October Newsletter: Microtubules and Polarity in Neurons

Neuronal polarity describes the spatial, morphological, structural, and functional differentiations that occur in neurons during early development that results in the formation of a single axon and multiple dendrites. Axons and dendrites are responsible for directional signaling in neurons - receiving, processing, and transmitting information from the postsynaptic dendrites to the axon of the postsynaptic neuron. The majority of excitatory inputs at the dendrites occur at dendritic spines. Polarization of the neuron begins with the loss of the symmetric shape of a round newborn neuron via formation of minor neurites1-4. Neuronal polarization depends upon: 1. the polarity of microtubules (MTs), one of the primary cytoskeletal polymers in cells, and 2. polarized cargo transport by kinesins and dynein along the MTs in axons and dendrites4,5.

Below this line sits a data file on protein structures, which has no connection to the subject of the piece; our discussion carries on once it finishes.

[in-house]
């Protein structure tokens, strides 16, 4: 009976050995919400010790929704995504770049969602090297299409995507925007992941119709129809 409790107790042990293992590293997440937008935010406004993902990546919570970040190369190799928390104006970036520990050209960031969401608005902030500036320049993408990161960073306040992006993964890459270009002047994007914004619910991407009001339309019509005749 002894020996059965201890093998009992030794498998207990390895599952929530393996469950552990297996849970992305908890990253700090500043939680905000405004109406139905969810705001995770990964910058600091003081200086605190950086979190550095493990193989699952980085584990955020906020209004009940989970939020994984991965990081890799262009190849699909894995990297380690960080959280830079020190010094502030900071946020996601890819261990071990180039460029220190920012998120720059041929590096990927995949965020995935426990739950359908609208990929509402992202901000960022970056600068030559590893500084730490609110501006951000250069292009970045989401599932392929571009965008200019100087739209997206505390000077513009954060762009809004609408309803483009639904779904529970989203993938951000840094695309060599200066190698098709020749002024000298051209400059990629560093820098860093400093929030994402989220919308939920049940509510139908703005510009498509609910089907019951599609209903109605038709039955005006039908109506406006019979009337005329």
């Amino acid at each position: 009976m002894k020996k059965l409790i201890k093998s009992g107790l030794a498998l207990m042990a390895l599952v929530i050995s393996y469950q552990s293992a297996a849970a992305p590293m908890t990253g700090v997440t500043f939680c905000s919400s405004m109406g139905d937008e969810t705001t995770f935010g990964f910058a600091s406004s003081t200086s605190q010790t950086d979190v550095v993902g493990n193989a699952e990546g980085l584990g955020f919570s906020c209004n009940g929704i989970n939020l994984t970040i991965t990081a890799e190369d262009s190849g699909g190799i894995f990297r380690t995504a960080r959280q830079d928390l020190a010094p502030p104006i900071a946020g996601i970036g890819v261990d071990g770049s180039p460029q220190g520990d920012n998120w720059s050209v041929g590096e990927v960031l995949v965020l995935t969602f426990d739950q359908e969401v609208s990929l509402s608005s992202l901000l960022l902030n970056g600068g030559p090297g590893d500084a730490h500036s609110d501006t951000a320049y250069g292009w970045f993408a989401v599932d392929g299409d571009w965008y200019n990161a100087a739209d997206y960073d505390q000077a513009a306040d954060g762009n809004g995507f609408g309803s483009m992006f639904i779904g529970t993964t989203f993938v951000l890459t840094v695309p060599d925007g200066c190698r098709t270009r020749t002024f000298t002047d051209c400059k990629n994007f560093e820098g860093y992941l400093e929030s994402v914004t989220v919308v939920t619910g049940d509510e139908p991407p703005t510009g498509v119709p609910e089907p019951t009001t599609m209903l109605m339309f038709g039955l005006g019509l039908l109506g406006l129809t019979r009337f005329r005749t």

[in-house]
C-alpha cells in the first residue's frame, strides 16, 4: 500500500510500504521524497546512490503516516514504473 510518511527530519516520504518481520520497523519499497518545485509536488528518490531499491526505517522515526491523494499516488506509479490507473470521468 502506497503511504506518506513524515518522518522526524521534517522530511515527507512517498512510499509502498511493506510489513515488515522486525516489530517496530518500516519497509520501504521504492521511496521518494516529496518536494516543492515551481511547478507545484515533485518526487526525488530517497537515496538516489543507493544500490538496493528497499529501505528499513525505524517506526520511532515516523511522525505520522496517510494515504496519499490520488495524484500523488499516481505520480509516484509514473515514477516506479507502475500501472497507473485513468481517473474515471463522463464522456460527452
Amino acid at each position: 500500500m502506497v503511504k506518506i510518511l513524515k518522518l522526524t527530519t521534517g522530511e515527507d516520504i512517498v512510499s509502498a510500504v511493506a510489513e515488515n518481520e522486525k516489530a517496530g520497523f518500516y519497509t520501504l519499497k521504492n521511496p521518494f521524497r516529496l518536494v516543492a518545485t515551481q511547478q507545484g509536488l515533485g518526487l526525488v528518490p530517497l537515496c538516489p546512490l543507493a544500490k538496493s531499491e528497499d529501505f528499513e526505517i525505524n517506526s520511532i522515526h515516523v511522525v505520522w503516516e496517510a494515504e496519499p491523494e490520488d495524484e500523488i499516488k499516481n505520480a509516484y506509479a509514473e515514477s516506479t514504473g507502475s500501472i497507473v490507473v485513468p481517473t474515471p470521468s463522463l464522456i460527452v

MTs are intrinsically polar filaments composed of alpha/beta-tubulin heterodimers with an exposed beta-tubulin at the plus end and an exposed alpha-tubulin at the minus end5-7. MT polarity directs: 1. location of MT assembly/disassembly; 2. where MT-associated proteins (MAPs; e.g., +TIPs, motors) bind MTs in the cell; and 3. motor-driven traffic along MTs. Importantly, MTs are integral for nearly all normal neuronal functions and MT disruption underlies several neural pathologies7-10.

MT Polarity in Neurons